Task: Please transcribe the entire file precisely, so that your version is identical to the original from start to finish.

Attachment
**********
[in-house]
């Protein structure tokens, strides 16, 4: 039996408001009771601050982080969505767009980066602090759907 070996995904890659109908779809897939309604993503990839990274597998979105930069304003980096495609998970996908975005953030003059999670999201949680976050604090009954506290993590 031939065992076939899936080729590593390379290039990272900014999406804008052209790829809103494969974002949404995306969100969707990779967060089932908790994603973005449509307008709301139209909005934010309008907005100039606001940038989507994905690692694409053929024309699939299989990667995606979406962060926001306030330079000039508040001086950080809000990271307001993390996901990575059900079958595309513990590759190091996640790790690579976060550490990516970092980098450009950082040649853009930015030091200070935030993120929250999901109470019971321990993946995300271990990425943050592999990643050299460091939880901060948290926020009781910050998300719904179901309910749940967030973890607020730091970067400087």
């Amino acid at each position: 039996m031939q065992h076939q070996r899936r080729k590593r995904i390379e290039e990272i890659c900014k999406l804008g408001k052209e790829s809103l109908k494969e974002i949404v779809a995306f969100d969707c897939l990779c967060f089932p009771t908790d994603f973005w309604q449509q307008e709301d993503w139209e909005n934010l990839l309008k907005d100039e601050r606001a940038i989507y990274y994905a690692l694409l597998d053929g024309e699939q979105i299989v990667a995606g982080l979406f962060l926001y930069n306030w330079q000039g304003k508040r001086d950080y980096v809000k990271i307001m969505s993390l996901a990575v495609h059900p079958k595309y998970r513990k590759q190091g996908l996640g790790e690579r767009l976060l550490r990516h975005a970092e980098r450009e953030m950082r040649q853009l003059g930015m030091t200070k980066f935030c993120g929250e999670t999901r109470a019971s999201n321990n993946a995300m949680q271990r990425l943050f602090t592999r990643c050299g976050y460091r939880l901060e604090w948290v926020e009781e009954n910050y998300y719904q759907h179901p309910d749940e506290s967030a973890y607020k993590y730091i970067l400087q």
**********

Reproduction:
[in-house]
């Protein structure tokens, strides 16, 4: 039996408001009771601050982080969505767009980066602090759907 070996995904890659109908779809897939309604993503990839990274597998979105930069304003980096495609998970996908975005953030003059999670999201949680976050604090009954506290993590 031939065992076939899936080729590593390379290039990272900014999406804008052209790829809103494969974002949404995306969100969707990779967060089932908790994603973005449509307008709301139209909005934010309008907005100039606001940038989507994905690692694409053929024309699939299989990667995606979406962060926001306030330079000039508040001086950080809000990271307001993390996901990575059900079958595309513990590759190091996640790790690579976060550490990516970092980098450009950082040649853009930015030091200070935030993120929250999901109470019971321990993946995300271990990425943050592999990643050299460091939880901060948290926020009781910050998300719904179901309910749940967030973890607020730091970067400087």
């Amino acid at each position: 039996m031939q065992h076939q070996r899936r080729k590593r995904i390379e290039e990272i890659c900014k999406l804008g408001k052209e790829s809103l109908k494969e974002i949404v779809a995306f969100d969707c897939l990779c967060f089932p009771t908790d994603f973005w309604q449509q307008e709301d993503w139209e909005n934010l990839l309008k907005d100039e601050r606001a940038i989507y990274y994905a690692l694409l597998d053929g024309e699939q979105i299989v990667a995606g982080l979406f962060l926001y930069n306030w330079q000039g304003k508040r001086d950080y980096v809000k990271i307001m969505s993390l996901a990575v495609h059900p079958k595309y998970r513990k590759q190091g996908l996640g790790e690579r767009l976060l550490r990516h975005a970092e980098r450009e953030m950082r040649q853009l003059g930015m030091t200070k980066f935030c993120g929250e999670t999901r109470a019971s999201n321990n993946a995300m949680q271990r990425l943050f602090t592999r990643c050299g976050y460091r939880l901060e604090w948290v926020e009781e009954n910050y998300y719904q759907h179901p309910d749940e506290s967030a973890y607020k993590y730091i970067l400087q």